0:26:070:26:09

Yeah. Whaaa!

0:26:090:26:10

It's like living in a wind tunnel for them.

0:26:190:26:22

Now, what is this plucky little bird up to?

0:26:220:26:26

-Ah!

-Cleaning the teeth, cleaning the teeth, surely.

0:26:260:26:29

KLAXON BLARES

0:26:290:26:32

Oh!

0:26:320:26:33

So, all we can say about this particular bird

0:26:340:26:36

is the word "Photoshop."

0:26:360:26:38

Oh!

0:26:380:26:39

It is a digital reconstruction, as the copyright owner readily admits.

0:26:390:26:43

It's the so-called story of the crocodile bird.

0:26:430:26:46

It goes back to Herodotus writing in the 5th century BC,

0:26:460:26:48

but it has never happened.

0:26:480:26:50

Herodotus wrote,

0:26:500:26:51

"When the crocodile comes ashore and opens its mouth,

0:26:510:26:54

"the trochilus flies into its mouth and eats the leeches.

0:26:540:26:56

"The crocodile is pleased by this service,

0:26:560:26:58

"and takes care not to hurt the trochilus,"

0:26:580:27:00

which is usually identified as the Egyptian plover.

0:27:000:27:02

You'd think it was perfect, the bird and the teeth...

0:27:020:27:04

He was making it all up, though, wasn't he?

0:27:040:27:06

He made that up, indeed, and indeed, this photo is made up.

0:27:060:27:09

That whole story is made up.

0:27:090:27:10

There's no reliable evidence whatsoever that this ever happens.

0:27:100:27:13

Mainly because crocodiles regularly shed their teeth -

0:27:130:27:15

they have no need for them to be cleaned.

0:27:150:27:17

-They just get new ones.

-Why would he make that up?

0:27:170:27:19

-ROSS:

-Cos it... Wasn't it furry ants? Didn't he...

0:27:190:27:22

Did he talk about furry ants?

0:27:220:27:23

I'm sure he said that there was, like, massive furry ants.

0:27:230:27:27

CARIAD LAUGHS

0:27:270:27:29

Stop looking at me like I'm insane!

0:27:290:27:31

No, I love that. It's like...

0:27:310:27:33

"Stop looking at me like I'm insane"?

0:27:330:27:35

-No, but...

-How often do you say that every day?

0:27:350:27:38

You know my wife.

0:27:390:27:40

The thing is, all of history is littered

0:27:410:27:43

with people saying things for sure that they weren't.

0:27:430:27:45

-DAVID:

-Yeah, but I don't understand with Herodotus and the bird

0:27:450:27:48

and the crocodile - he stood to gain nothing from that lie.

0:27:480:27:51

Yeah, but it's a great story - there's a notion of symbiosis.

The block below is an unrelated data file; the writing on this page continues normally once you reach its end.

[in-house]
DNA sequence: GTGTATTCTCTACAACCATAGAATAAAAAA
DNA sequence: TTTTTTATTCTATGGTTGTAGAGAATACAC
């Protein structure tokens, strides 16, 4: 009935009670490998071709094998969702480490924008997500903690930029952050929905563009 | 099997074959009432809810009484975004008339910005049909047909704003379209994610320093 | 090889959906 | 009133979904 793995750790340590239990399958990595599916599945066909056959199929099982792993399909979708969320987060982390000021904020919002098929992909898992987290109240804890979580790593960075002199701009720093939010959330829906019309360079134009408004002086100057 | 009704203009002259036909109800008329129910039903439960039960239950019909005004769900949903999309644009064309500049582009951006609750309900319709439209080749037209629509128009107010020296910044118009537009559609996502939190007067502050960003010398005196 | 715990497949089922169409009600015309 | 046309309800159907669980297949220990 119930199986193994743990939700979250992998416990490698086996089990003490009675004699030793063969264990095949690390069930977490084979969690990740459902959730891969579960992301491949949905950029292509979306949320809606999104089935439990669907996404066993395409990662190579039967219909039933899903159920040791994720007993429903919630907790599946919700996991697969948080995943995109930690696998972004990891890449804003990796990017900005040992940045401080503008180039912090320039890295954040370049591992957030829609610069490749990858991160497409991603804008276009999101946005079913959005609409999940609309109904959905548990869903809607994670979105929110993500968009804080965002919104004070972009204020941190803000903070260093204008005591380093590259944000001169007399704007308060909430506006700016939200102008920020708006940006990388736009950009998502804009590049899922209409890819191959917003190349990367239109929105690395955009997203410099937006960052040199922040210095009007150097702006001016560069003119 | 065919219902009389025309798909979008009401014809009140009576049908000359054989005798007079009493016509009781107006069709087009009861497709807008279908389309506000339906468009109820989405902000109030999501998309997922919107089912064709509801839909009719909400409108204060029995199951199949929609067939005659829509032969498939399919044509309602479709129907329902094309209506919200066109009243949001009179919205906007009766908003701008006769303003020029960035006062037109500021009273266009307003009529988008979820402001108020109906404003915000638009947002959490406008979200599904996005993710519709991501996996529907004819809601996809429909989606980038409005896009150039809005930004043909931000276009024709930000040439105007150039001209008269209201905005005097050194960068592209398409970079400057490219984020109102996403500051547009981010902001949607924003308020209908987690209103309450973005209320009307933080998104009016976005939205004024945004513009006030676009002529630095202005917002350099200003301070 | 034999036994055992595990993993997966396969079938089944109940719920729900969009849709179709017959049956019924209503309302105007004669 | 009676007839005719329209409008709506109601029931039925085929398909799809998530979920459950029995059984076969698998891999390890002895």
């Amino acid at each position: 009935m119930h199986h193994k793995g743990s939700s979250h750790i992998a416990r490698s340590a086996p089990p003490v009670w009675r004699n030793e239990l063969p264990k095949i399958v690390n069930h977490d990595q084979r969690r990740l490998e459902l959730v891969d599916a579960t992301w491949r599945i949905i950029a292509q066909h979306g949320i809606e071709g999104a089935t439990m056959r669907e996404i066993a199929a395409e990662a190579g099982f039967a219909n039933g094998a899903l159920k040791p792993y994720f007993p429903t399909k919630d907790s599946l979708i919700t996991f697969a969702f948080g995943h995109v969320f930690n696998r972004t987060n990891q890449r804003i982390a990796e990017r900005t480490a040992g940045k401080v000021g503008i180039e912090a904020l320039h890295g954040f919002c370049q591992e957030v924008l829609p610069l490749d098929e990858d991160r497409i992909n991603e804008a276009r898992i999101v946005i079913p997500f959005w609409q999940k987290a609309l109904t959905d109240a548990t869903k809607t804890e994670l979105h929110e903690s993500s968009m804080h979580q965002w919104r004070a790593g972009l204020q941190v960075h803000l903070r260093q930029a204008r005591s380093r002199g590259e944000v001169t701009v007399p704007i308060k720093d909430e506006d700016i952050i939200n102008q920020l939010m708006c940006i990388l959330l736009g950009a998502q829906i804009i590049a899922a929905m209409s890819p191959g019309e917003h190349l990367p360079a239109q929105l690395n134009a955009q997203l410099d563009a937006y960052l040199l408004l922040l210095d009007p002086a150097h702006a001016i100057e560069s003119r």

0:27:510:27:53

The vicious crocodile and the tiny little bird,

0:27:530:27:56

and this wonderful image of the two of them working together.

0:27:560:27:59

He was in the pub and everyone was like, "Go on, Herodotus!"

0:27:590:28:01

Yeah, "Tell us a story!"

0:28:010:28:02

"Tell us that one about the bird and the crocodile

0:28:020:28:05

"that makes us feel like we can all get on no matter our size!"

0:28:050:28:07

There are birds who DO provide cleaning services.

0:28:080:28:11

Or is it sharks get cleaned by fish?

0:28:110:28:13

Well, the cleaner wrasse fish provides cleaning services

0:28:130:28:17

to other fish, and they set up a sort of cleaning station,

0:28:170:28:20

and they do this little dance to attract...

0:28:200:28:22

So that's a massive Moray eel,

0:28:220:28:24

and then it cleans the teeth and the gills of the client -

0:28:240:28:27

I'm sure you can call it the client -

0:28:270:28:29

and they get a good valeting in return for, you know,

0:28:290:28:31

scraps for the fish.

0:28:310:28:33

If you go scuba diving and you meet a Napoleon wrasse, you can give it

0:28:330:28:36

a hard-boiled egg, and all the shell comes out of its gills.

0:28:360:28:40

-Wow!

-Right!

0:28:400:28:41

-It's quite a sight.

-Yeah.

-Wow!

0:28:410:28:43

-So it...

-Don't you wonder who discovered that?

0:28:460:28:49

"I know - I'm going to go diving with a boiled egg."

0:28:490:28:53

I think it was Humpty Dumpty.

0:28:530:28:55

He fell off the pier, and he went, "I'm not having that again.

0:28:570:29:00

"The job that the king's horses have done's rubbish, and this is..."

0:29:000:29:03

And then he's fallen in the water...

0:29:030:29:05

I don't know if you give it a Creme Egg you get all tinfoil...

0:29:050:29:08

A Kinder egg, a toy comes out!

0:29:090:29:12

Warthogs - Ugandan warthogs - they are groomed by mongoose.

0:29:140:29:18

-Oh, look at that!

-Aww!

-Oh, you see, the warthog's my favourite.

0:29:180:29:21

It's licking its arsehole, it's licking its arsehole!

0:29:210:29:24

Oh!

0:29:240:29:25

Oh, it just keeled over in pleasure.

0:29:280:29:30

"Oh-ho-ho!"

0:29:300:29:31

This is what Ross's special videos were.

0:29:310:29:34

-Look at them!

-Aww!

0:29:340:29:36

So cute.

0:29:360:29:37

So, years and years ago, in 1975 - in fact, 1975 to 1977 -

0:29:370:29:41

there was a golf course in Zimbabwe

0:29:410:29:42

called the Elephant Hills Golf Course,

0:29:420:29:44

and I had the good fortune to play there just the one time,

0:29:440:29:46

but they had special rules to deal with warthog-related matters

0:29:460:29:51

to do with golf, and the rule was, if you hit a warthog -

0:29:510:29:55

and they were everywhere - I'm going to read it out...

0:29:550:29:57

"It does not entitle the player to replay the shot,

0:29:570:30:00

"except when the ball strikes the upright tail, in which case

0:30:000:30:04

"it shall be deemed to have struck a miniature moving flagpole."

0:30:040:30:08

So, anyway.

0:30:100:30:11

The nilgai lives in northern India.

0:30:110:30:13

"Nilgai" means "blue bull."

0:30:130:30:16

Its scientific name is Boselaphus tragocamelus,

0:30:160:30:19

which means ox-deer-goat-camel.

0:30:190:30:21

It used to be called the nilgor, meaning "blue horse,"

0:30:210:30:24